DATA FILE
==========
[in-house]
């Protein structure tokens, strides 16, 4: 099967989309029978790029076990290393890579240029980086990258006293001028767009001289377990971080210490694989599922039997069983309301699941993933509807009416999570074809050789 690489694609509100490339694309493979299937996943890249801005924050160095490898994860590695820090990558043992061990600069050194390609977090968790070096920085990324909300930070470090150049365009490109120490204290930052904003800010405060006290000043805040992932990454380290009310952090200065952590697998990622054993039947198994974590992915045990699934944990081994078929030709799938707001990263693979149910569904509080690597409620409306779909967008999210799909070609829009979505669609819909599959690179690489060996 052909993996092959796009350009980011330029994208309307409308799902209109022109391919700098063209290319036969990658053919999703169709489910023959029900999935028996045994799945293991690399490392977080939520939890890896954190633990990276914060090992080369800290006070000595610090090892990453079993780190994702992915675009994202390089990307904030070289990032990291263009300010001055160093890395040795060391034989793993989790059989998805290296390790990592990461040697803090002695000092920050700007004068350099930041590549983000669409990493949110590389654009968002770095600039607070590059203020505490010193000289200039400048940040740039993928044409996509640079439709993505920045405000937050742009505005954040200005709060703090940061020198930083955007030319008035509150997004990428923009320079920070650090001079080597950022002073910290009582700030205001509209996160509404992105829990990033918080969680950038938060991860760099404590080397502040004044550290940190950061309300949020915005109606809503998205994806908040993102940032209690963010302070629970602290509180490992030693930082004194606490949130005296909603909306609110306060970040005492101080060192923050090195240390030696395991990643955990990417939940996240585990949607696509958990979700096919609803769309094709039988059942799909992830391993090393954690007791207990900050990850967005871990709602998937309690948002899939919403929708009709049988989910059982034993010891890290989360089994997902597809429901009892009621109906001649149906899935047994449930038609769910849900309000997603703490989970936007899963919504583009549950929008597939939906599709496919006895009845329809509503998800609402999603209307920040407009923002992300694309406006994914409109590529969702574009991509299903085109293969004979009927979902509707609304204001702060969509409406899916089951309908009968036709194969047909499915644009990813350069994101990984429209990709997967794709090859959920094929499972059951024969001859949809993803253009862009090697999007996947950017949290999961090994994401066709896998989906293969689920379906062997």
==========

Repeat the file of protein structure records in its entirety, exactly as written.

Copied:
[in-house]
């Protein structure tokens, strides 16, 4: 099967989309029978790029076990290393890579240029980086990258006293001028767009001289377990971080210490694989599922039997069983309301699941993933509807009416999570074809050789 690489694609509100490339694309493979299937996943890249801005924050160095490898994860590695820090990558043992061990600069050194390609977090968790070096920085990324909300930070470090150049365009490109120490204290930052904003800010405060006290000043805040992932990454380290009310952090200065952590697998990622054993039947198994974590992915045990699934944990081994078929030709799938707001990263693979149910569904509080690597409620409306779909967008999210799909070609829009979505669609819909599959690179690489060996 052909993996092959796009350009980011330029994208309307409308799902209109022109391919700098063209290319036969990658053919999703169709489910023959029900999935028996045994799945293991690399490392977080939520939890890896954190633990990276914060090992080369800290006070000595610090090892990453079993780190994702992915675009994202390089990307904030070289990032990291263009300010001055160093890395040795060391034989793993989790059989998805290296390790990592990461040697803090002695000092920050700007004068350099930041590549983000669409990493949110590389654009968002770095600039607070590059203020505490010193000289200039400048940040740039993928044409996509640079439709993505920045405000937050742009505005954040200005709060703090940061020198930083955007030319008035509150997004990428923009320079920070650090001079080597950022002073910290009582700030205001509209996160509404992105829990990033918080969680950038938060991860760099404590080397502040004044550290940190950061309300949020915005109606809503998205994806908040993102940032209690963010302070629970602290509180490992030693930082004194606490949130005296909603909306609110306060970040005492101080060192923050090195240390030696395991990643955990990417939940996240585990949607696509958990979700096919609803769309094709039988059942799909992830391993090393954690007791207990900050990850967005871990709602998937309690948002899939919403929708009709049988989910059982034993010891890290989360089994997902597809429901009892009621109906001649149906899935047994449930038609769910849900309000997603703490989970936007899963919504583009549950929008597939939906599709496919006895009845329809509503998800609402999603209307920040407009923002992300694309406006994914409109590529969702574009991509299903085109293969004979009927979902509707609304204001702060969509409406899916089951309908009968036709194969047909499915644009990813350069994101990984429209990709997967794709090859959920094929499972059951024969001859949809993803253009862009090697999007996947950017949290999961090994994401066709896998989906293969689920379906062997």